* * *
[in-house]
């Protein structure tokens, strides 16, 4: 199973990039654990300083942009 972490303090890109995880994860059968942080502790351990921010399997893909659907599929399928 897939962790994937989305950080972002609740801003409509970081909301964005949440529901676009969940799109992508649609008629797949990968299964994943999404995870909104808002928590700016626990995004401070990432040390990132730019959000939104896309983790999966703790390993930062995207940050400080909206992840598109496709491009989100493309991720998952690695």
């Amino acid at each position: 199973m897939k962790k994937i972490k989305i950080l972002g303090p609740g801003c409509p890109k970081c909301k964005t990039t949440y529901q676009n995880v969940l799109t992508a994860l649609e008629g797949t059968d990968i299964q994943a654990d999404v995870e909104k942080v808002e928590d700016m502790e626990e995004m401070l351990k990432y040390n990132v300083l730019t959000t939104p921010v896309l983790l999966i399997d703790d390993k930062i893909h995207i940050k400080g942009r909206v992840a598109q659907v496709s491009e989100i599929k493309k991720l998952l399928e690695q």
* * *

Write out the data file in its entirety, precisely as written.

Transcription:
[in-house]
């Protein structure tokens, strides 16, 4: 199973990039654990300083942009 972490303090890109995880994860059968942080502790351990921010399997893909659907599929399928 897939962790994937989305950080972002609740801003409509970081909301964005949440529901676009969940799109992508649609008629797949990968299964994943999404995870909104808002928590700016626990995004401070990432040390990132730019959000939104896309983790999966703790390993930062995207940050400080909206992840598109496709491009989100493309991720998952690695």
């Amino acid at each position: 199973m897939k962790k994937i972490k989305i950080l972002g303090p609740g801003c409509p890109k970081c909301k964005t990039t949440y529901q676009n995880v969940l799109t992508a994860l649609e008629g797949t059968d990968i299964q994943a654990d999404v995870e909104k942080v808002e928590d700016m502790e626990e995004m401070l351990k990432y040390n990132v300083l730019t959000t939104p921010v896309l983790l999966i399997d703790d390993k930062i893909h995207i940050k400080g942009r909206v992840a598109q659907v496709s491009e989100i599929k493309k991720l998952l399928e690695q």